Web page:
Scott Butler could not stand high school. On the days he made it to class, it felt like a waste of time.
"It was hard to pay attention," he said. "I really wasn't learning anything — a lot of distractions."
When he was pulled by his parents from Wilson Senior High School and his education overseen at home, the family joined the fast-growing trend of home schooling. Once considered the realm of the ideologically or religiously extreme, home schooling is becoming a mainstream option.
"I can pace myself more, and I can learn about subjects that interest me," Scott said.
A leading advocate of home schooling says 1 million to 2 million children, representing 2 percent to 4 percent of all U.S. schoolchildren, are taught at home. The latest government numbers, from 1999, put the total at 850,000. But Brian Ray, president of the National Home Education Research Institute contends the federal figure is low because some home-schooled students do not report themselves.
The easy availability of learning materials — from teach-yourself textbooks to online courses and distance-learning degrees — has helped broaden the appeal of home schooling. Companies that cater to at-home learners also attest to the boom.
Alpha Books caught the wave. In 2001, the publisher added a home schooling title to its "Complete Idiot's Guide" series.
Some companies offer full curricula along with the books and materials, and some schools — private and public — vouch for at-home learners by granting course credit, degrees and diplomas.
Home schooling options abound, partly because traditional rules do not apply. That is a sore point for critics who say home schoolers are getting special treatment.
Parents can teach their kids almost anything, in any fashion, at home. While 31 states require some kind of academic accountability standardized testing, for example — home schoolers are not bound by any federal rules.
At-home learners can cut some corners when it comes to federal aid for higher education. Traditional students must earn a high school diploma or a recognized equivalent — a GED, for instance. But home schoolers have a special line in the federal booklet on government aid exempting them from the listed requirements.
"We think the same rules ought to apply to everybody, and this appears to be an instance in which an exception is being made," said Bud Blakey, Washington counsel to the United Negro College Fund. "We don't understand why this group of kids is being treated differently."
Ninety-six percent of colleges reported a steady or higher number of home-schooled applicants last year.
In 2000, 50 percent of colleges and universities had a formal policy for home-schooled applicants. By 2003, 75 percent had such a policy.
"The colleges have responded probably as quickly as I've ever seen them respond to an admission-policy issue of this magnitude," said David Hawkins, director of public policy at the National Association for College Counseling.
Home-schooling methods run the gamut from extremely structured classroom-type lessons to "unschooling" techniques, where the student's interest rather than a curriculum determine the content of the learning. Many home schoolers take at least a few classes at a local school or community college.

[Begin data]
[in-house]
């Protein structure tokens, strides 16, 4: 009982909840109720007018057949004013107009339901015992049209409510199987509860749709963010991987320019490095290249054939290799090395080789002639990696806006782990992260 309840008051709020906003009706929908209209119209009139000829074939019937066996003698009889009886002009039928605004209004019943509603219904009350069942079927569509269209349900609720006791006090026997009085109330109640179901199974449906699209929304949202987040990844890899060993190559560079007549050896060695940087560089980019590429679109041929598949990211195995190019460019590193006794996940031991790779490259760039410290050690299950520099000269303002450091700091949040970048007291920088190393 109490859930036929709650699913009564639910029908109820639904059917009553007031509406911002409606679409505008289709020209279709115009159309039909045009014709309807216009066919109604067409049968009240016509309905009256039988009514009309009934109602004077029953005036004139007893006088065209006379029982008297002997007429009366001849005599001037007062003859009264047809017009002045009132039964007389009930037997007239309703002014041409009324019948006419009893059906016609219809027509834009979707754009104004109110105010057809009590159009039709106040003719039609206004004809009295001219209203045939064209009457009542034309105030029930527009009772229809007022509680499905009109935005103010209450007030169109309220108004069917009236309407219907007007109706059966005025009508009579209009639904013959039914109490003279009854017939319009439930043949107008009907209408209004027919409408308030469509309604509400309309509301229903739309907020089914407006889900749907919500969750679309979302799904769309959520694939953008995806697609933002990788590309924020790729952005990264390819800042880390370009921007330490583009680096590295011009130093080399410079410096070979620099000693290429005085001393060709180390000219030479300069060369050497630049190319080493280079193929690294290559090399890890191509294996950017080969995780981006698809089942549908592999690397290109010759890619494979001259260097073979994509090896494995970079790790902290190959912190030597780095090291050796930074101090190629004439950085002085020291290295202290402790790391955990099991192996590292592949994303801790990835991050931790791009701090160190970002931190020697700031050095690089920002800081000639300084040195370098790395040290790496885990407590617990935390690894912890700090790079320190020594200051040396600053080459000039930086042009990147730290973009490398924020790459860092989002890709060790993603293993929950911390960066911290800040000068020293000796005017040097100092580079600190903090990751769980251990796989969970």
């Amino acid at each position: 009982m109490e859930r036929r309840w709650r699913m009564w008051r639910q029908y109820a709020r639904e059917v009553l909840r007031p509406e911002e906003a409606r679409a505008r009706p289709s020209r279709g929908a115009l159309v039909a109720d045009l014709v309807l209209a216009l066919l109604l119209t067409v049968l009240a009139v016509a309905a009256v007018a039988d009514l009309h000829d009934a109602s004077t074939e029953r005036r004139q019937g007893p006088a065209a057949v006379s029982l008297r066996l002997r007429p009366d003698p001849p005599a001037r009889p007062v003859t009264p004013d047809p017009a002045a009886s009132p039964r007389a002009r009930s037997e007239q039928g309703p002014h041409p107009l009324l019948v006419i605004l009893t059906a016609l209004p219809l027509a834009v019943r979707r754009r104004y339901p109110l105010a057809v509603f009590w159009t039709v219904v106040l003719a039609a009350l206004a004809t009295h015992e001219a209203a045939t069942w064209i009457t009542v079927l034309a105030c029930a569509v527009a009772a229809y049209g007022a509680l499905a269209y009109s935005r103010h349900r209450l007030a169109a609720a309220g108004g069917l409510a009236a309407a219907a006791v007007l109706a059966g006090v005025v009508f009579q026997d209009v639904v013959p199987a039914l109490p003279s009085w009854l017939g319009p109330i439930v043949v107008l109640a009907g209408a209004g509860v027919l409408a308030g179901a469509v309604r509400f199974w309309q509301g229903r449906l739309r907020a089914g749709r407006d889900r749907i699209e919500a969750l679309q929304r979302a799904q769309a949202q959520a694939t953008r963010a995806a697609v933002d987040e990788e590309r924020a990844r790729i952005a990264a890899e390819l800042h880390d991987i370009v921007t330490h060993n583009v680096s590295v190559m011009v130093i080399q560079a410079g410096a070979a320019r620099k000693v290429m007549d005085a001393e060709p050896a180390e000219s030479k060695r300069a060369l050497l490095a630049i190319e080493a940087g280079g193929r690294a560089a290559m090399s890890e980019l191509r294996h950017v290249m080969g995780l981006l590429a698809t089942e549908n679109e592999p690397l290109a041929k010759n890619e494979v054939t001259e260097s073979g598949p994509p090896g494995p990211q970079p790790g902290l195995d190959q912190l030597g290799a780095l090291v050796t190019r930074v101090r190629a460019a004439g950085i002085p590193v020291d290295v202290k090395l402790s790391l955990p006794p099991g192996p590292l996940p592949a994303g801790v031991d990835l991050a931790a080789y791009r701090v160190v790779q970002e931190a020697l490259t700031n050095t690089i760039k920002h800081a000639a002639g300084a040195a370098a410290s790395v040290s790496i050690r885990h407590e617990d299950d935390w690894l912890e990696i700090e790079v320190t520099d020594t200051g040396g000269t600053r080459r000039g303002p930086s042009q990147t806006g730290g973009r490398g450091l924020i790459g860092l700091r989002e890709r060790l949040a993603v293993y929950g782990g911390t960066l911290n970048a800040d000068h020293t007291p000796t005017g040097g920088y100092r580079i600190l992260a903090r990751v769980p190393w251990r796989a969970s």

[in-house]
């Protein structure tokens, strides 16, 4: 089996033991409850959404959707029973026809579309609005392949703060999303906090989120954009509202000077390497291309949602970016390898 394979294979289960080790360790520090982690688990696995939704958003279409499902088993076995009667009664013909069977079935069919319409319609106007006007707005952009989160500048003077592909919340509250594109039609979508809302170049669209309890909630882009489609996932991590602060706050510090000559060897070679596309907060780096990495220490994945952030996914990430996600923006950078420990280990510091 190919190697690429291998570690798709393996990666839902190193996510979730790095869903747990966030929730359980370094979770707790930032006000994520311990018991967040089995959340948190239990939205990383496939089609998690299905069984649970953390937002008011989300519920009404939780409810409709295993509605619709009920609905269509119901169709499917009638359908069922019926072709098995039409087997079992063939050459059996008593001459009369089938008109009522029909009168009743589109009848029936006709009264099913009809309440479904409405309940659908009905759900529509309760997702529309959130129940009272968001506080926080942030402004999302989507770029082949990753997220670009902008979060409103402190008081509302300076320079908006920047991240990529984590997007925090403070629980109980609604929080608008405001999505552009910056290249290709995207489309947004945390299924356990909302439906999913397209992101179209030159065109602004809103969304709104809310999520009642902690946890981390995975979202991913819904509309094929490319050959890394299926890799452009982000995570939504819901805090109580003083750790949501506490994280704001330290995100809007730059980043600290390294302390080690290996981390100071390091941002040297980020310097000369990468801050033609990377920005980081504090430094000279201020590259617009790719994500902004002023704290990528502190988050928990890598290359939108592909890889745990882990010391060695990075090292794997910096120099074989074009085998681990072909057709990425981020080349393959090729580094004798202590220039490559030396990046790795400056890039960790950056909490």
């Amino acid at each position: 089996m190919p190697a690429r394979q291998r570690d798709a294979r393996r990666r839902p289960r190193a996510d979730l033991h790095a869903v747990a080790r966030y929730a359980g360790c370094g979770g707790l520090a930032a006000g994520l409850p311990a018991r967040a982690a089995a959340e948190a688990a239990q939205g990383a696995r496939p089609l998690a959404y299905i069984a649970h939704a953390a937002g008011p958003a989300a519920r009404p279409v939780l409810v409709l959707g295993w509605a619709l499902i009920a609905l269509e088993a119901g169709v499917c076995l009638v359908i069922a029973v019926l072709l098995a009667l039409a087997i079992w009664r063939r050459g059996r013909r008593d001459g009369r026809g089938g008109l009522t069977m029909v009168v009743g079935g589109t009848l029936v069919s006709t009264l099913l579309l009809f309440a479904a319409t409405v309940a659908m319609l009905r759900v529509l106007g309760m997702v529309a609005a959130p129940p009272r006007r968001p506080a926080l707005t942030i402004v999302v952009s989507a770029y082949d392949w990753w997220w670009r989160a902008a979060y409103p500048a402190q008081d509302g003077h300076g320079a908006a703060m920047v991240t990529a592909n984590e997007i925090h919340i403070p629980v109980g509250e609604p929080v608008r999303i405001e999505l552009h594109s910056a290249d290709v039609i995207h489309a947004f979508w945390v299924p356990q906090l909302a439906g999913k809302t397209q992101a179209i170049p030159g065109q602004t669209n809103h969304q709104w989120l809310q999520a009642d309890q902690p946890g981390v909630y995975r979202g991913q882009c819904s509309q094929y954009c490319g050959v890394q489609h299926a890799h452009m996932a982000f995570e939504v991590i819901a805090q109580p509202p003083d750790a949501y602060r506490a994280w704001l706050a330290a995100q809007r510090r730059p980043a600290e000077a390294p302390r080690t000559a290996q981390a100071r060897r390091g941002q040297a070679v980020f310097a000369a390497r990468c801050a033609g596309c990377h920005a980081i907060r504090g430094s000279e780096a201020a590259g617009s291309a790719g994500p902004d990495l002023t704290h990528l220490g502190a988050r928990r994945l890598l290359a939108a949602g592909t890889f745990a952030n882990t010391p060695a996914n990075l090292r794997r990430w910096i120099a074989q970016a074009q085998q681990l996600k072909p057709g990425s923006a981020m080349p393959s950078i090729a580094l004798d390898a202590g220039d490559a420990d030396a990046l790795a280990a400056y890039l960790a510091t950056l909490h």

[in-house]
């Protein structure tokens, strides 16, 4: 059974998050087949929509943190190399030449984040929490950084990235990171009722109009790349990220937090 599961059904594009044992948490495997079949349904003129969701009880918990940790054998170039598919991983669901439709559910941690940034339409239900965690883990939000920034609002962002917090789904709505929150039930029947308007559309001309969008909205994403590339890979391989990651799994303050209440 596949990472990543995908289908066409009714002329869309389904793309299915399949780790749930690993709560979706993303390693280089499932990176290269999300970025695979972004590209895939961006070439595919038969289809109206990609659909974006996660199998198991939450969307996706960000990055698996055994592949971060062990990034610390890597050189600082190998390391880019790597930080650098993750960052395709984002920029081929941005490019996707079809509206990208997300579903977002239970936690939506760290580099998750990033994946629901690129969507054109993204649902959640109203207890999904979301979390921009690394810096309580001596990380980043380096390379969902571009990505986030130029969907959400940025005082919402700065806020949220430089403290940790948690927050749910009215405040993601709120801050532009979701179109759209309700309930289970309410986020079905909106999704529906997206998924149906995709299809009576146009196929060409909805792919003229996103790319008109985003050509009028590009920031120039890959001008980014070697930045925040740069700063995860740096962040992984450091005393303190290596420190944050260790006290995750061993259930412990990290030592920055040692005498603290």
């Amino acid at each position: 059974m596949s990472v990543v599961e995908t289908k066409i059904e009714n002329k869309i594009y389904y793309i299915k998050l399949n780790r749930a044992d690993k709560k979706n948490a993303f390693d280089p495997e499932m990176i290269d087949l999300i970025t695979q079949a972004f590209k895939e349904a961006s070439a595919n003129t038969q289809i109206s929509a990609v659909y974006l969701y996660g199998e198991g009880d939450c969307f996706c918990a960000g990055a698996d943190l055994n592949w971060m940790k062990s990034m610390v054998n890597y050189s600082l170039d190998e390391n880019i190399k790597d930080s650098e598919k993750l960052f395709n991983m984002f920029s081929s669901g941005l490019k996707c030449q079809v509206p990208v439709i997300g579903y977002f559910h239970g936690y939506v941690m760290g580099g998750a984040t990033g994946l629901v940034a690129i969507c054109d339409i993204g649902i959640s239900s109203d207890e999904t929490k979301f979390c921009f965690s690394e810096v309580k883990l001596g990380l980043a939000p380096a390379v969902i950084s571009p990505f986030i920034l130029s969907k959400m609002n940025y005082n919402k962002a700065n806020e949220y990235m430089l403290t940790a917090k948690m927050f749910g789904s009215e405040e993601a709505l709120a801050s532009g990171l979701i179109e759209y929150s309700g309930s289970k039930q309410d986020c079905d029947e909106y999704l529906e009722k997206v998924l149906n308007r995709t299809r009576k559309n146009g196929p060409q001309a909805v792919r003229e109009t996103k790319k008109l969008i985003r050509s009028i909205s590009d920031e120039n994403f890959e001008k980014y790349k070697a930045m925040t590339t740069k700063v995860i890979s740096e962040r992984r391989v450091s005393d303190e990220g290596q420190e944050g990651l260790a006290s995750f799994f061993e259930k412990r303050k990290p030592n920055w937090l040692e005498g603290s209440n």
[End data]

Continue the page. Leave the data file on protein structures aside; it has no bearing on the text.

Craig and Ann Williams use some textbooks but no set curriculum in the education of their six children.
"We don't believe in just sitting them in a seat and putting them through a cookie-cutter process." Craig Williams said from his home in Vancouver, Wash. "We believe in natural curiosity, and as long as there's curiosity to learn, they will learn."
Last spring, the Williams' oldest child, 14-year-old James, won the National Geographic's Geography Bee. It was the second straight year a home schooler took the top prize.
Critics worry that home-schooled children are not getting a quality education. As school districts face tougher quality standards for teachers, 29 states have no qualification requirements for home-schooling parents.
The National Education Association, which represents 2.7 million teachers and other school workers, says home schooling as a parent's choice "cannot provide the student with a comprehensive education experience."
Home-schooler Natalie Alexander disagrees.
The 12-year-old has always added to her at-home learning by participating in outside activities and groups, such as community college courses and the New Haven, Conn., youth soccer league.
She competed in the Scripps Howard National Spelling Bee in Washington last spring, where nearly 10 percent of the 251 spellers were home schooled.
She is winding up her home schooling days to start high school at Choate Rosemary Hall, a prestigious preparatory high school in Wallingford, Conn. She said she is giving up home schooling because she's "been doing it for five years, and it's starting to feel more and more small."
High school is "going to be scary and fun and — I don't know — very wild," she said. "It's so big, and there are so many opportunities to meet people."
Her interest in the social scene speaks to another concern for the critics: that home-schooled children are not getting adequate exposure to other kids or the chance to develop social skills.
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